The study – published in Journal of Food Science – investigated how differences in the perceived sweetness intensity of a food affect choice behaviours and dietary intake. The authors, led by led by Dr Sara Cicerale of Deakin University, Australia, said their study is the first of its kind to investigate the correlation between sweetness intensity and specific food behaviours like preference for sweet tasting foods and nutrient intake.
Cicerale and her colleagues found that although taste is an important consideration when choosing foods, the perceived sweetness intensity alone does not have a significant influence on food behaviour or caloric dietary intake.
“Taste perceptions from foods and beverages are considered to be one of the main drivers of food selection and appear to play a pivotal role in determining one's food preference and habitual diet,” said Cicerale and her team.
“Overall, perceived sweetness intensity does not appear to play a role in food behaviours relating to sugar consumption and dietary intake in adults,” they confirmed.
It is believed that a greater understanding of how taste influences food choices and caloric intake of foods can assist industry to formulate products in the face of pressure from govenments and consumer groups due to the growing obesity epidemic.
Until now most research investigating the links between taste and food selection and acceptance have been carried out using the bitter compound, 6-n-propylthiouracil (PROP), explained the research team. They said that such research has generally suggested that people sensitive to PROP tend to dislike specific bitter-tasting vegetables and consume a smaller quantity of vegetables in general.
However, very little research has been conducted on the other 4 taste qualities (and on the potentially new taste, fat) in terms of taste sensitivity, dietary intake, and preference, they said. However the team added that an elevated preference for sweet taste has previously been associated with a greater intake of added sugars, sweet foods, and carbohydrate-rich foods.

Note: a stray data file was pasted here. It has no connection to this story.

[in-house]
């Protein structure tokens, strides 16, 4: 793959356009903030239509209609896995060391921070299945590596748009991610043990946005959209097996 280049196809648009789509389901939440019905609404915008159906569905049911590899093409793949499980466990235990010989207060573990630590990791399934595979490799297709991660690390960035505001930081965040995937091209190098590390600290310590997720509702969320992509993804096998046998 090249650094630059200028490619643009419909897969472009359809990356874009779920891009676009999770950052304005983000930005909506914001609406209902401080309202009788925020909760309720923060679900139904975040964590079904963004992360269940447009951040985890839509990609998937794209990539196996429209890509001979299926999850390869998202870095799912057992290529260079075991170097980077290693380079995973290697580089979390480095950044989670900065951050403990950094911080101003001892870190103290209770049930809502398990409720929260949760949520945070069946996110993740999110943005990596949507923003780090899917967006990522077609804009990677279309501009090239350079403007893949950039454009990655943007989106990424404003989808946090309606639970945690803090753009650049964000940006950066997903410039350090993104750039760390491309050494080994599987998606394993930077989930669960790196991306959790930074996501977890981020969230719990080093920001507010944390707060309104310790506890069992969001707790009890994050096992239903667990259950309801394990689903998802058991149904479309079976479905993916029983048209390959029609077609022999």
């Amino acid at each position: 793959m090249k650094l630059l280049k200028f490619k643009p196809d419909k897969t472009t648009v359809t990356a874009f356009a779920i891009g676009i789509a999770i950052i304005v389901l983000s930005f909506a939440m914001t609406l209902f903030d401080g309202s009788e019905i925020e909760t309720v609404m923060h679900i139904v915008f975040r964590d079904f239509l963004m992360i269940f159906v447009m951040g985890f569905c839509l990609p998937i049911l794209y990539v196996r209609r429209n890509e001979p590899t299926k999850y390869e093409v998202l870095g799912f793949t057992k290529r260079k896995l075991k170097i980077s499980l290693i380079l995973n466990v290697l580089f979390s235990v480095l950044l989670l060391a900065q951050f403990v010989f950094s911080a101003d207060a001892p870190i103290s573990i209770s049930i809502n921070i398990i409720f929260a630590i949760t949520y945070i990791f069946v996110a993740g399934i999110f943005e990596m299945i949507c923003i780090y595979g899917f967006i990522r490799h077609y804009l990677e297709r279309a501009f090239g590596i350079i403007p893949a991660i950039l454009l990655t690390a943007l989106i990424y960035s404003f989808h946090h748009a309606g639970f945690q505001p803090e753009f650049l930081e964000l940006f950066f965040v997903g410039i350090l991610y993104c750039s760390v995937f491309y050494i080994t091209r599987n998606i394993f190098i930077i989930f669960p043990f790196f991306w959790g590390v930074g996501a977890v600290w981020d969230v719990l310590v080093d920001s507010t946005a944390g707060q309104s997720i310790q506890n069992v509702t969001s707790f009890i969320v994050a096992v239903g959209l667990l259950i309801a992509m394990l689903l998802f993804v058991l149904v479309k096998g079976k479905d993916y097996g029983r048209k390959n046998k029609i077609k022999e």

“Therefore, an individual's sensitivity to sweet taste may be linked to the number of sweet receptors present in both the oral cavity and gut, and may affect the type and quantity of food consumed,” suggested Cicerale and her co-workers.
The new study therefore investigated the relationship between perceived sweetness intensity and food behaviours relating to sugar consumption, and dietary intake – an area where Cicerale noted that little research has been done thus far.
In the new study, Cicerale and her team assessed whether a persons’ perception of sweetness affected total dietary intake (caloric intake) using data from 130 participants. Each volunteer unit completed a food and diet questionnaire, two 24-hr food records, a food variety survey, and a perceived sweetness intensity measurement.
“The perceived sweetness intensity measurement test consisted of the subjects being given a sucrose solution to taste and then rating how sweet they felt the solution was,” explained the researchers.
“Out of the 130 students that participated, no correlation was observed between perceived sweetness and total caloric intake,” they revealed.
“Perceived sweetness intensity measured via a sucrose solution did not play a role in specific food behaviours, sweet food consumption, or more generally the dietary intake of young adults,” said Cicerale.
However they noted that the importance of taste when choosing food to consume was considered to be ‘extremely’ or ‘very’ important for most participants.
Source: Journal of Food Science
Published online ahead of print, doi: 10.1111/j.1750-3841.2011.02473.x
“The Association between Perceived Sweetness Intensity and Dietary Intake in Young Adults”
Authors: S. Cicerale, L.J. Riddell, R.S.J. Keast